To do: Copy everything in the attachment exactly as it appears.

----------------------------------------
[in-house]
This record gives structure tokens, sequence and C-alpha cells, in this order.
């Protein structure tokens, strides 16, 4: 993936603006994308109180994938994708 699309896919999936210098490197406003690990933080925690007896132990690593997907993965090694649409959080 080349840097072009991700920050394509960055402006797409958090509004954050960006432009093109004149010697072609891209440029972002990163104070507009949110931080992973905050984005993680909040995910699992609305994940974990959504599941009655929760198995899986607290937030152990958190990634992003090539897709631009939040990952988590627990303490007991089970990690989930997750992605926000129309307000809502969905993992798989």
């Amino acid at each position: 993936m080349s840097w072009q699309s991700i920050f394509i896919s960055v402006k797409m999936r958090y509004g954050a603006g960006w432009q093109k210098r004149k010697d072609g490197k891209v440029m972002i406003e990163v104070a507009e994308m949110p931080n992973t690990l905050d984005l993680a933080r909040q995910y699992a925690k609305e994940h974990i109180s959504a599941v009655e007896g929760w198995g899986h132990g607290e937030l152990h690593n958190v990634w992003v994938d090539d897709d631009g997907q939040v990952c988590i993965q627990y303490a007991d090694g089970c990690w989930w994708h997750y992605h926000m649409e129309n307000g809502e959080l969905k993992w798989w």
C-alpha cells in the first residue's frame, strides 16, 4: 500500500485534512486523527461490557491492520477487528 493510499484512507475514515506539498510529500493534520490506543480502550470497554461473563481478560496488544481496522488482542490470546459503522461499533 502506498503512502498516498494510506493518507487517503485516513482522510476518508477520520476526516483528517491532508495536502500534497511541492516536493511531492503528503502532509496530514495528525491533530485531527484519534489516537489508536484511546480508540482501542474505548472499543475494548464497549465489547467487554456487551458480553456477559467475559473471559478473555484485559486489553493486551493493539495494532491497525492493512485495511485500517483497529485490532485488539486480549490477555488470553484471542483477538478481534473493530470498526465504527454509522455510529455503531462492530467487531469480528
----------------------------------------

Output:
[in-house]
This record gives structure tokens, sequence and C-alpha cells, in this order.
């Protein structure tokens, strides 16, 4: 993936603006994308109180994938994708 699309896919999936210098490197406003690990933080925690007896132990690593997907993965090694649409959080 080349840097072009991700920050394509960055402006797409958090509004954050960006432009093109004149010697072609891209440029972002990163104070507009949110931080992973905050984005993680909040995910699992609305994940974990959504599941009655929760198995899986607290937030152990958190990634992003090539897709631009939040990952988590627990303490007991089970990690989930997750992605926000129309307000809502969905993992798989």
């Amino acid at each position: 993936m080349s840097w072009q699309s991700i920050f394509i896919s960055v402006k797409m999936r958090y509004g954050a603006g960006w432009q093109k210098r004149k010697d072609g490197k891209v440029m972002i406003e990163v104070a507009e994308m949110p931080n992973t690990l905050d984005l993680a933080r909040q995910y699992a925690k609305e994940h974990i109180s959504a599941v009655e007896g929760w198995g899986h132990g607290e937030l152990h690593n958190v990634w992003v994938d090539d897709d631009g997907q939040v990952c988590i993965q627990y303490a007991d090694g089970c990690w989930w994708h997750y992605h926000m649409e129309n307000g809502e959080l969905k993992w798989w």
C-alpha cells in the first residue's frame, strides 16, 4: 500500500485534512486523527461490557491492520477487528 493510499484512507475514515506539498510529500493534520490506543480502550470497554461473563481478560496488544481496522488482542490470546459503522461499533 502506498503512502498516498494510506493518507487517503485516513482522510476518508477520520476526516483528517491532508495536502500534497511541492516536493511531492503528503502532509496530514495528525491533530485531527484519534489516537489508536484511546480508540482501542474505548472499543475494548464497549465489547467487554456487551458480553456477559467475559473471559478473555484485559486489553493486551493493539495494532491497525492493512485495511485500517483497529485490532485488539486480549490477555488470553484471542483477538478481534473493530470498526465504527454509522455510529455503531462492530467487531469480528